Enhancing Mental Fitness

Keeping our minds alert is important throughout life. After we stop working and managing our families, we may not feel we are stimulating our brains in the quite same way. As we age and perhaps experience a decrease in our activity overall, it can be difficult to challenge our minds and exercise our brains as we should. The brain does change as we age, but it is possible to maintain, and even improve our cognitive and mental function in our later years.

A few years ago, Laureate Group was selected as a host site (the only one in the Midwest) for MindAlert, an excellent training program in cognitive fitness, provided by the American Society on Aging. Several members of our staff completed the curriculum and we use the resources and ideas from the program in our communities. We continue to share innovative program ideas and introduce practical and enjoyable programs to promote cognitive health in our residents. In addition we offer mind fitness sessions to local church and senior groups.

Game5_DSC0441.jpgWe all know that any activity is better than no activity when it comes to our bodies. Brain aerobics is recognized as good for the brain, but some activities are viewed as better than others when it comes to stimulating multiple areas of the brain. That said, overall good health is a vital part of mental fitness. In other words, doing crossword puzzles alone is not enough if one really wants to keep mentally fit. 

The MindAlert program is based on five basic tenants of health that will have an impact cognitive function:

Physical Exercise

It is important to keep moving each and every day. Just 30 minutes a day can make a difference. Some research has shown that people who started walking several times a week scored significantly higher on a memory test after just six months.  Even individuals with limited mobility can benefit from exercise – strength training, seated exercises, yoga and stretching and more.

Nutrition

We all know we should follow a well balanced diet, one low in fat, cholesterol and sugar, and high in fiber. It should stand to reason that if it is good for our hearts, it is good for our brains. Every five years the government updates Dietary Guidelines. The recent update not surprisingly suggests: eat more vegetables and avoid alcohol in excess.

Socialization

As we age it is very easy to slowly become less socially active for any number of reasons. We drive less, stay at home more and may no longer volunteer or participate in a club or organization. Recent studies have found that social isolation may be an important risk factor for cognitive decline.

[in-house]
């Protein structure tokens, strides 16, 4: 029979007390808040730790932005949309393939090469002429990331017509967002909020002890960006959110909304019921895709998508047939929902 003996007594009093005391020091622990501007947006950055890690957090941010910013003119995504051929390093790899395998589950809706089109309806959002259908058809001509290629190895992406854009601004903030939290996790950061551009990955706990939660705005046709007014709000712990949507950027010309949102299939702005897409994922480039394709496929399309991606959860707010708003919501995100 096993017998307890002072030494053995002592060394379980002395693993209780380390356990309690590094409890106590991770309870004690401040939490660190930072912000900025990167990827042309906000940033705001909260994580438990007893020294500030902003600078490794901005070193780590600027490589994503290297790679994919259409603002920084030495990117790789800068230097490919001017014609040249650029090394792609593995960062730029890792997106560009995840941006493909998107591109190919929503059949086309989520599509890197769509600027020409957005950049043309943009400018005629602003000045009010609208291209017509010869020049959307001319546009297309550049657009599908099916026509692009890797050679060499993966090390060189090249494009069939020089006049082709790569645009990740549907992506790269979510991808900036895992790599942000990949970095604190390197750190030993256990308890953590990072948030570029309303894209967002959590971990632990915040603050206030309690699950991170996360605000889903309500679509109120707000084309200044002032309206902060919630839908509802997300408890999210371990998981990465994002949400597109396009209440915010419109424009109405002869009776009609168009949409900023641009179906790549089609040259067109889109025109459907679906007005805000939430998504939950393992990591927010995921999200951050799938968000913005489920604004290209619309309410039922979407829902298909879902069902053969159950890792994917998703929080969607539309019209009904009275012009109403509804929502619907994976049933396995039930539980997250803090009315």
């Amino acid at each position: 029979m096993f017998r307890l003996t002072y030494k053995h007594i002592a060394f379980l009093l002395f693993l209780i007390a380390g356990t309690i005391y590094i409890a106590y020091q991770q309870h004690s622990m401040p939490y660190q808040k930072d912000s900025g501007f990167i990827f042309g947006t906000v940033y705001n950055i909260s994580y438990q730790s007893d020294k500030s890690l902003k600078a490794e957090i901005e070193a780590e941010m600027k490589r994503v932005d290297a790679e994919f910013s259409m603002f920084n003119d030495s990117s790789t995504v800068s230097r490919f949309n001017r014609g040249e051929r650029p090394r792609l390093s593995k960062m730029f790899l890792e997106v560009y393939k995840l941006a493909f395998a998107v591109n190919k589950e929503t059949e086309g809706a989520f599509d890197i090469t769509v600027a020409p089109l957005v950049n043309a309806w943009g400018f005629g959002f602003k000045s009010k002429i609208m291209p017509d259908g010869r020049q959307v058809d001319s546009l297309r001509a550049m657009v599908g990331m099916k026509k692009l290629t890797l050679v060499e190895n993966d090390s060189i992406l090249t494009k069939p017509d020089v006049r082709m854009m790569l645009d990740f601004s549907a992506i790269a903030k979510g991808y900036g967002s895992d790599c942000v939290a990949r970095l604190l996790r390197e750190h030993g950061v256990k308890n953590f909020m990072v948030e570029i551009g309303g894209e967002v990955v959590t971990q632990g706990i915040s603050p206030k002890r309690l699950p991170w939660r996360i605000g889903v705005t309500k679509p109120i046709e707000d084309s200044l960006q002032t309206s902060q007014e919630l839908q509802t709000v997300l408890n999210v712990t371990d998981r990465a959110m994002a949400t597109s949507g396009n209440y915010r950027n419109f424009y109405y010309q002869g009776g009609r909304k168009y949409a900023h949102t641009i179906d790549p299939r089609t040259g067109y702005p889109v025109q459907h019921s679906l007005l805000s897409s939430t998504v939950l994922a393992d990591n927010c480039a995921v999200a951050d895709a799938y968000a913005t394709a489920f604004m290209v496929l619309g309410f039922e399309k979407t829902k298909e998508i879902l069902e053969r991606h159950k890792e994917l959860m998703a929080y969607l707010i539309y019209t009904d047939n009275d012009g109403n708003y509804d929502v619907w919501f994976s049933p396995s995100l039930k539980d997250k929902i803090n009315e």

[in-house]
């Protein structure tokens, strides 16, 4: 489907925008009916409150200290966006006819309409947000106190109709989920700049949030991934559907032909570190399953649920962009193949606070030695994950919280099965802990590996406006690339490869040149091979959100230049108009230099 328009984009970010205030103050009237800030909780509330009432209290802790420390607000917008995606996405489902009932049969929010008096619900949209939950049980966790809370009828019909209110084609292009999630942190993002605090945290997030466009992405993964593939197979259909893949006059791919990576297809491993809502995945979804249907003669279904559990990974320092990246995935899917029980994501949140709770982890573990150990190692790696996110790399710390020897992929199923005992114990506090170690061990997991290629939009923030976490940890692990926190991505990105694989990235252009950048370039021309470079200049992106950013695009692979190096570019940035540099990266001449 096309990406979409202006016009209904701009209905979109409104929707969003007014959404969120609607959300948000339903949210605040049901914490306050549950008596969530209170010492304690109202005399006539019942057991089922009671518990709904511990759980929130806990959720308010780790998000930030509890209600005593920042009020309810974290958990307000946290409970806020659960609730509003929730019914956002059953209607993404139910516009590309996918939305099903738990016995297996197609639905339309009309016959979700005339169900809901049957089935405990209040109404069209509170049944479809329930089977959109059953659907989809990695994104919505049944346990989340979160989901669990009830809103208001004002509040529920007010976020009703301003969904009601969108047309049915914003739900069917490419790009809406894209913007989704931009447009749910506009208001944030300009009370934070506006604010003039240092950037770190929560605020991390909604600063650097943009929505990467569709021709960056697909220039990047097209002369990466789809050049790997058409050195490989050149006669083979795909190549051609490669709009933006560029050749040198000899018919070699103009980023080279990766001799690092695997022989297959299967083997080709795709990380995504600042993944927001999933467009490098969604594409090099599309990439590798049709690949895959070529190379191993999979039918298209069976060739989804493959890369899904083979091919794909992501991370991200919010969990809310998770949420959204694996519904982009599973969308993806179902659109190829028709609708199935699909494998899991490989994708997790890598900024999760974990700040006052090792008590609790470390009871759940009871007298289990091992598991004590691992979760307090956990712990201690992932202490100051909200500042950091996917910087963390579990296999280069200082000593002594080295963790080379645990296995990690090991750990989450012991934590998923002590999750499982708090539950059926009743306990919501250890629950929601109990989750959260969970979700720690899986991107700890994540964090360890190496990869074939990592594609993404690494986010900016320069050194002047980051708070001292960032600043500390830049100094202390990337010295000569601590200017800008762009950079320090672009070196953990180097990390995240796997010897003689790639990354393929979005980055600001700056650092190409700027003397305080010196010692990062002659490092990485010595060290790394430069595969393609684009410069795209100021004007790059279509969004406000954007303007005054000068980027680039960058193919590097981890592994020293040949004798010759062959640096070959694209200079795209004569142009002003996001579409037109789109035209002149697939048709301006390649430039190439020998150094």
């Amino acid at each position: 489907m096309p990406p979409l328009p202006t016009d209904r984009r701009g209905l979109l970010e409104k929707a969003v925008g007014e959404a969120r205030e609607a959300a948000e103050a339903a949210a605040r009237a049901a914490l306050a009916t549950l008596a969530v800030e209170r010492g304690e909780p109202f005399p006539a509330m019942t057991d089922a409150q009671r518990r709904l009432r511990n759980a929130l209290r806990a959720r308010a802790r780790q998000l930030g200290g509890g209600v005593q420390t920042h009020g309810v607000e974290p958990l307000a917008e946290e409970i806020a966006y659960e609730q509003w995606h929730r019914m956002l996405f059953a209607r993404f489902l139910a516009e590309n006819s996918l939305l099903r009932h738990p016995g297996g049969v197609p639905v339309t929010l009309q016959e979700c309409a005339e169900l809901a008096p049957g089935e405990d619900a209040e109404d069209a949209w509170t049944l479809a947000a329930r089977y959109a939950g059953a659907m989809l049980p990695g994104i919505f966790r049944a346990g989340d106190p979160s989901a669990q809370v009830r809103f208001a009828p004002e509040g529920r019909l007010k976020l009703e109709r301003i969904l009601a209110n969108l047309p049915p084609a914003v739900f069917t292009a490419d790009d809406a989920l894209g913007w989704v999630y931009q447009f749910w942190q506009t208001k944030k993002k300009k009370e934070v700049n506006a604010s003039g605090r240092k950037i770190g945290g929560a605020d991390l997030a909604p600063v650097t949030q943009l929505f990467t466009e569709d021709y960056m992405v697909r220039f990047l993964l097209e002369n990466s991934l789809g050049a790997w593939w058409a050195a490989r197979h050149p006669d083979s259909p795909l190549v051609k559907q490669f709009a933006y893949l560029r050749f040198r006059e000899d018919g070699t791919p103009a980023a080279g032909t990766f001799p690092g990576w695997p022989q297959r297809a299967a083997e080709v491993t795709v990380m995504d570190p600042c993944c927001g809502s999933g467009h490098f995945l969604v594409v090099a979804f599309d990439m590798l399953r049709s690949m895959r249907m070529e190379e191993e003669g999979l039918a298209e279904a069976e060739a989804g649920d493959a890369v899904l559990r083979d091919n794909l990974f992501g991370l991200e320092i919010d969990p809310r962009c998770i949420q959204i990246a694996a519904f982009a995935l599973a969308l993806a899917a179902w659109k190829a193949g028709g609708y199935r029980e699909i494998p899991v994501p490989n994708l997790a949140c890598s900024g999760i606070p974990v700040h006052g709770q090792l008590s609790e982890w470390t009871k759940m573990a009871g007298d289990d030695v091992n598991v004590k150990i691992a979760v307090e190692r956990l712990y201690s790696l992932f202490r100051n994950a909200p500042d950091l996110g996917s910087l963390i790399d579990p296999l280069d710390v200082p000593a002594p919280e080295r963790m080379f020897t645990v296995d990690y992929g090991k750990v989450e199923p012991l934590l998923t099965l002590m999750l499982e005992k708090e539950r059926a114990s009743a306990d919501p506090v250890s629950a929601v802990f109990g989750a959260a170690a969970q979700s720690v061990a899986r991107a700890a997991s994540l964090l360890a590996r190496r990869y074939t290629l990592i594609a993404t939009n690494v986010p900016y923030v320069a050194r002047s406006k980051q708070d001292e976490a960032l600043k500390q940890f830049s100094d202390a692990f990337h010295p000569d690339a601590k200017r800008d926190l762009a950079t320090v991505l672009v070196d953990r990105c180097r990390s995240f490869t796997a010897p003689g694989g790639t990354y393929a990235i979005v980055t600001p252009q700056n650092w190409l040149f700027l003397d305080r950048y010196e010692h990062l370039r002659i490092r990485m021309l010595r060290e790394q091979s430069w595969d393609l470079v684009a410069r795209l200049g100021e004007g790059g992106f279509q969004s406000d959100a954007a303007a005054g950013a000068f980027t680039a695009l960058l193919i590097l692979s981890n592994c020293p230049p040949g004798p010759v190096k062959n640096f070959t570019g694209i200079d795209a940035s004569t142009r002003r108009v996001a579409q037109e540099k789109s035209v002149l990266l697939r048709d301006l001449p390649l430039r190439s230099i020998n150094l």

Stress Reduction

Stress is called a memory thief. Many people in middle age worry that very common memory slips indicate they are in mental decline. Often, they diminish the impact of stress on memory. It is not unusual to forget where you put your keys when you were talking on a cell phone with your boss while unlocking the front door, hoping one of your kids walked the dog and realize that you are already late for a meeting.  There are many ways to relieve stress: yoga, meditation, breathing exercises, listening to music or playing the piano. The important point is to find what works best for you and practice it routinely.

Mental Stimulation

Just as you should work all muscle groups each day, it is important to try to exercise as many parts of your brain as you can. Experts have identified six different cognitive skills to engage. This makes exercising the brain rather fun. A well-rounded fitness program for the brain can include a wide variety of activity. 

Verbal-Linguistic – This is communicating through speaking, writing and even gesture. Learn a new word each day and use it in conversation or writing. Try your hand at poetry. Anyone who volunteers to read during church services is using this skill.

Mathematical/Logical – Even if you hated math in school, playing some number games, even doing simple addition and subtraction without a calculator is a good exercise.

Visual/Spatial – This is the realm of architects, artists and engineers but anyone can work on this skill. Creating pottery or even the ancient art of origami – paper folding can work this skill. Try visualizing a room you have been in and place all the elements in the room in their right place. Visualize a room like this as it is described in a novel you have been reading.

Musical/Rhythm – Listening to music and even singing has emotional benefits as well. Recalling songs in a game of “name that tune or advertising jingle” is one activity we organize often in our communities. 

Body/Kinesthetic - Need a reason to dance? Yoga and Tai Chi are also good for the body and the mind as it is necessary to remember moves and technique.

Interpersonal/Intrapersonal – Interacting with others engages the brain in many ways, as it requires reading verbal and nonverbal cues. One of the benefits of living in a senior community is that there are people around at any hour of the day to spend time with.

In our communities we try to provide a wide variety of activity so that we can routinely engage all six skills areas. Some activities are informal, such as posting mind games or puzzles at every elevator so residents and their guests can pick one up and have some fun. Other activities are instigated by our residents, such as chess or groups that play Settlers of Catan, a challenging, board game, which is played internationally. We never run out